Frontier Energy boosts Waroona battery duration


West Australian (WA) renewables company Frontier Energy has selected its battery technology for the first stage of the Waroona Renewable Energy Project, boosting discharge duration by 12% to 4.5 hours, up from four hours in an initial definitive feasibility study (DFS).

The company said the increased storage capacity will enable additional storage of electricity during times of low pricing, and dispatch during times of peak pricing.

Frontier Chief Executive Officer Adam Kiley said the company is in the fortunate position that the cost of the two largest capital items, solar panels, and the lithium iron phosphate (LFP) battery, have fallen significantly since the release of its DFS in February, which estimated a cost of $118.5 million (USD 78.96 million).

“Battery prices have fallen due to a combination of factors, including falling raw materials prices, improvement in supply chain, and reportedly weaker than anticipated demand, resulting in an ample supply of batteries in the current market,” he said.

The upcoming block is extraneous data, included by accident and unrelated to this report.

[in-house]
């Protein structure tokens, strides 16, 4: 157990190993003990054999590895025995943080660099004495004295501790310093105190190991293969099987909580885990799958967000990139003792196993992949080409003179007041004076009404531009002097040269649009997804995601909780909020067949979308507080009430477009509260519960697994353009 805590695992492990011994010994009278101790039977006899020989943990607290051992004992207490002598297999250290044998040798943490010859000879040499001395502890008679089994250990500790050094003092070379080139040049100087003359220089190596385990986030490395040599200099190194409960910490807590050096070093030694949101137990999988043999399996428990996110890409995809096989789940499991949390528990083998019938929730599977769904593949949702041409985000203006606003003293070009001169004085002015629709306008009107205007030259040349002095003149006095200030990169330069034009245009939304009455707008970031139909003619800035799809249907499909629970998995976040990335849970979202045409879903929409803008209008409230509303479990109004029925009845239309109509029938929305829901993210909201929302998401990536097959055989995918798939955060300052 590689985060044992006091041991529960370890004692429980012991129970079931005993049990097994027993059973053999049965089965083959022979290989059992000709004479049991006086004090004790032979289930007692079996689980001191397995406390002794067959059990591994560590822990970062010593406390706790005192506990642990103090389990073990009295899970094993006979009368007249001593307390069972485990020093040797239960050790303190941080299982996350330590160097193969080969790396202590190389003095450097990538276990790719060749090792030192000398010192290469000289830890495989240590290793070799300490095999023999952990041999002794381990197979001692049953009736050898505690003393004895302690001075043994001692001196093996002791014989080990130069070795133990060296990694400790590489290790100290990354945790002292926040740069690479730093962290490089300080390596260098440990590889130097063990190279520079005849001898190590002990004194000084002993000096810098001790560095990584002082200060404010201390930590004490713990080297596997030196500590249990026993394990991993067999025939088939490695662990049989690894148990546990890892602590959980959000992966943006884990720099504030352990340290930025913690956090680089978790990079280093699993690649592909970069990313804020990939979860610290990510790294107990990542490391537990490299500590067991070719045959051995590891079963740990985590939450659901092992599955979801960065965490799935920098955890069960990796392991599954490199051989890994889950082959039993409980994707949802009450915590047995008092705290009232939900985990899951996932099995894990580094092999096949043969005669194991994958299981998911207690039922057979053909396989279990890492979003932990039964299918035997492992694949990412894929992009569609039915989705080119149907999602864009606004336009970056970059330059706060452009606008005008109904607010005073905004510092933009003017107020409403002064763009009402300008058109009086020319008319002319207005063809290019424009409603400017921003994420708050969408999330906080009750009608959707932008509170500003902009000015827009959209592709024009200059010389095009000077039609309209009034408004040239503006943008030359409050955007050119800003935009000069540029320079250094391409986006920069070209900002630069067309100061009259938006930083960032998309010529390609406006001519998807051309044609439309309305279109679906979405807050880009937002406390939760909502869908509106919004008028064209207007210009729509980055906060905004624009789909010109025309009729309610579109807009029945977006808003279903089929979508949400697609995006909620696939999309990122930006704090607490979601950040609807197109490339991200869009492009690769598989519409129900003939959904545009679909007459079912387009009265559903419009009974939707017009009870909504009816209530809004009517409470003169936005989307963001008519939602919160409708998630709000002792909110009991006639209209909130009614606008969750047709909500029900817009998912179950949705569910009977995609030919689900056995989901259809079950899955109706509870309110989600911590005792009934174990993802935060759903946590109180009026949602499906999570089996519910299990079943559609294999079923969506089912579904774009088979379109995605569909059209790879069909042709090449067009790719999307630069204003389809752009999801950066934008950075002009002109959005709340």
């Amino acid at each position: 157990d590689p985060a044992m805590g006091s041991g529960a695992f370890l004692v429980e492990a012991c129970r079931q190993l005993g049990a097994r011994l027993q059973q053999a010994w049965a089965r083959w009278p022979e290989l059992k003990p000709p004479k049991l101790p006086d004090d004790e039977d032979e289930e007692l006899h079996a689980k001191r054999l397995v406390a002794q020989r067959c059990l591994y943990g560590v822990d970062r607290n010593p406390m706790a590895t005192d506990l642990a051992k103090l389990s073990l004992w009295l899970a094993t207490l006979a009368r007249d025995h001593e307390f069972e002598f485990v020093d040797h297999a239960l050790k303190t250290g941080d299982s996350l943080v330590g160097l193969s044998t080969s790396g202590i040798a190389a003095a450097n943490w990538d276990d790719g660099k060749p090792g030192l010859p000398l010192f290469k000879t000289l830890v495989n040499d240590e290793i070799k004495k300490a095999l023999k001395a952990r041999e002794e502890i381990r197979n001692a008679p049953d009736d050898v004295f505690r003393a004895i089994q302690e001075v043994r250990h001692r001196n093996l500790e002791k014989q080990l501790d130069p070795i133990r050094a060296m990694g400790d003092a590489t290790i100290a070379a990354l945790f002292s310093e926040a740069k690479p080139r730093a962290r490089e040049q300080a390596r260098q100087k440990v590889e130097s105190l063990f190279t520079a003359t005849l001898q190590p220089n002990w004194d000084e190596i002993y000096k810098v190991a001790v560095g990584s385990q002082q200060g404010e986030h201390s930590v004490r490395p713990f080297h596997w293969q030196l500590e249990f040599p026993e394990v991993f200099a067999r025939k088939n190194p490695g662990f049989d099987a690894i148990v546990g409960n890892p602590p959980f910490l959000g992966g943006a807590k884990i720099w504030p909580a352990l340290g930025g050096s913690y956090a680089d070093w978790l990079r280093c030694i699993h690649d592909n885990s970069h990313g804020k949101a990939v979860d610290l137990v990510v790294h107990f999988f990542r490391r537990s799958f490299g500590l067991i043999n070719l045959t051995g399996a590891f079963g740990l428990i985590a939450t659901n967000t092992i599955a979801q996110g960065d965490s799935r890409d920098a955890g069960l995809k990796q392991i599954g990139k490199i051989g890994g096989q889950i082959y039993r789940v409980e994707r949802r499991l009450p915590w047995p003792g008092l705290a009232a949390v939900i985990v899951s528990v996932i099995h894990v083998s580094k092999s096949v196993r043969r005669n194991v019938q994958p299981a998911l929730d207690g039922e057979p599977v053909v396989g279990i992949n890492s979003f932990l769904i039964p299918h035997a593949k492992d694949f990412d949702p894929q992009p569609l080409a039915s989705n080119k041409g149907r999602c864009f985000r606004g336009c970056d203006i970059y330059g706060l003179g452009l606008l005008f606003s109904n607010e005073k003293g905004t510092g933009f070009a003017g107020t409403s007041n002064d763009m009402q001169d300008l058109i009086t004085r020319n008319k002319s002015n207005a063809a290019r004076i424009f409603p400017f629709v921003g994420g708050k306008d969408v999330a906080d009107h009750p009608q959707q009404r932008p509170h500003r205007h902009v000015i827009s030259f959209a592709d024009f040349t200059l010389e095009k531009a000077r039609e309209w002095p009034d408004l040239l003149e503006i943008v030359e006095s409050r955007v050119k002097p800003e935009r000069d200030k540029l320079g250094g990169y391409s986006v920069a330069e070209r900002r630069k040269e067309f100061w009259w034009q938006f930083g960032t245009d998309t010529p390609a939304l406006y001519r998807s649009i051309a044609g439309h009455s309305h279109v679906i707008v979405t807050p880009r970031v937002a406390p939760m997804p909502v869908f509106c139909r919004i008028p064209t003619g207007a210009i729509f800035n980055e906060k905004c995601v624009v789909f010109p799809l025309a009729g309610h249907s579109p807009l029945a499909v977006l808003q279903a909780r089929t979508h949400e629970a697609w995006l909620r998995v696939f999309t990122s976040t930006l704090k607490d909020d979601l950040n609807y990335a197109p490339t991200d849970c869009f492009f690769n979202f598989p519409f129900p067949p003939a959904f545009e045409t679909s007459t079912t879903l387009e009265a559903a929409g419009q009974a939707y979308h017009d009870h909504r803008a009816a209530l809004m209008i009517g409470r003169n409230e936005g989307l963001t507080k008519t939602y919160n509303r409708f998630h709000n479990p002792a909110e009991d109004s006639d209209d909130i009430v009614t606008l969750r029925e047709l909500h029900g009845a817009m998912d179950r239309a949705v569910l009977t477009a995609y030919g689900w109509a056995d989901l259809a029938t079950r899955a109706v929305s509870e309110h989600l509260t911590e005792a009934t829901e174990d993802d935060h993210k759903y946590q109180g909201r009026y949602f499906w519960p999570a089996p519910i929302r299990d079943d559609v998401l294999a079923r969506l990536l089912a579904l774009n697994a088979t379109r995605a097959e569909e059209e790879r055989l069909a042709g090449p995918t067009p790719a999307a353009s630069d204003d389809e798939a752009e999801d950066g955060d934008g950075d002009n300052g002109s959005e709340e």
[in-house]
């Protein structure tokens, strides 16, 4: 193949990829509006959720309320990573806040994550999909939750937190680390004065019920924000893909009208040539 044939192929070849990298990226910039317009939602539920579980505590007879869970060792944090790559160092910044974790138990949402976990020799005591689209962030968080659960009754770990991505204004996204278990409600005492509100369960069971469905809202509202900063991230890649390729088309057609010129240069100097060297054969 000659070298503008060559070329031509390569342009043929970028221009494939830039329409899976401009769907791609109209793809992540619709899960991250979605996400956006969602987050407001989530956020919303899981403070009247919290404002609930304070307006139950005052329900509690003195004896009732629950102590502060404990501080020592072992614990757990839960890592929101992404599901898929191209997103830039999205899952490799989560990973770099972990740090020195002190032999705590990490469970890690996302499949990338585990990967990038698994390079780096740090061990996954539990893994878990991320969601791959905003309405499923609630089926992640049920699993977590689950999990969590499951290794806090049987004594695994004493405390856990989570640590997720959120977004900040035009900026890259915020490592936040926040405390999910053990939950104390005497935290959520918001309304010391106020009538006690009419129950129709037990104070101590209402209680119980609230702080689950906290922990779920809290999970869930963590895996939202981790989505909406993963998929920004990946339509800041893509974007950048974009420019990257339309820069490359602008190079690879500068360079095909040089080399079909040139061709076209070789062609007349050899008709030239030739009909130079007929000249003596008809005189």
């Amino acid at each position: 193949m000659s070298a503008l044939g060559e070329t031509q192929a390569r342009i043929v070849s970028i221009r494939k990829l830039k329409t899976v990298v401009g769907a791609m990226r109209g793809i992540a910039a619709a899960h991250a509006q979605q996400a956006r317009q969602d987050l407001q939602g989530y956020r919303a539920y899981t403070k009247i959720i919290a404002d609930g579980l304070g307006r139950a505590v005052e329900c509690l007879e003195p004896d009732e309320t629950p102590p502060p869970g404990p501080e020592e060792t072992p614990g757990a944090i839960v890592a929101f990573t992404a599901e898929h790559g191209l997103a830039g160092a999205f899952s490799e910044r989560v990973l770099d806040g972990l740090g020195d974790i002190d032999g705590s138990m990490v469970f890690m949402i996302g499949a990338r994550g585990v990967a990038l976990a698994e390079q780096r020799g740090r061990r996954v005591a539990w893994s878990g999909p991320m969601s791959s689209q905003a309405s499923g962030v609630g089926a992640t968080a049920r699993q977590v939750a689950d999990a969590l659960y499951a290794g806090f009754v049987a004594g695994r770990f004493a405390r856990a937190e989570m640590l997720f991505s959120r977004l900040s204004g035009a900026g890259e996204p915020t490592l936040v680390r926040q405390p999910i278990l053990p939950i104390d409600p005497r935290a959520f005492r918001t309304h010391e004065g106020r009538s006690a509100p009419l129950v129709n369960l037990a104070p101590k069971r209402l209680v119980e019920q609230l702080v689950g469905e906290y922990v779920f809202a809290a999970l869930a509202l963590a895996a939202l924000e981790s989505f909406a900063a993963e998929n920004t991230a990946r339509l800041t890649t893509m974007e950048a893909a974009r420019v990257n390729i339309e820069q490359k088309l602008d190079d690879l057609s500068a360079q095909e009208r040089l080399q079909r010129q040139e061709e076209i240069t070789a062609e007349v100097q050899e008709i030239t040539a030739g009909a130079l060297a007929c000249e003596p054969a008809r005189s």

“This unique situation is to Frontier’s advantage, with improved battery capacity resulting in increased duration, approximately 4.5 hours compared to four hours in the DFS, increasing Waroona’s revenue while at the same time achieving a lower capital cost.”

The Warrona Renewable Energy Project, 120 km south of Perth, Western Australia will potentially be Australia’s largest clean energy project, once complete.

Image: Frontier Energy

The battery at Waroona will use a DC coupled system deemed the lowest capex and most efficient way of integrating battery storage into new renewable energy installations.

In a DC coupled system, the battery is connected directly to the DC side of the renewable energy source, the solar panels. DC coupling eliminates the need for an additional inverter to convert DC to AC since the battery system operates directly with the DC electricity generated by the renewable source.

The battery system operates directly with the DC electricity generated by the renewable source.

Image: Frontier Energy

The Waroona project, which has approvals in place for 241 MW of solar, is being developed adjacent to Frontier’s Energy’s Bristol Springs project which has development approvals for 355 MW of solar generation.

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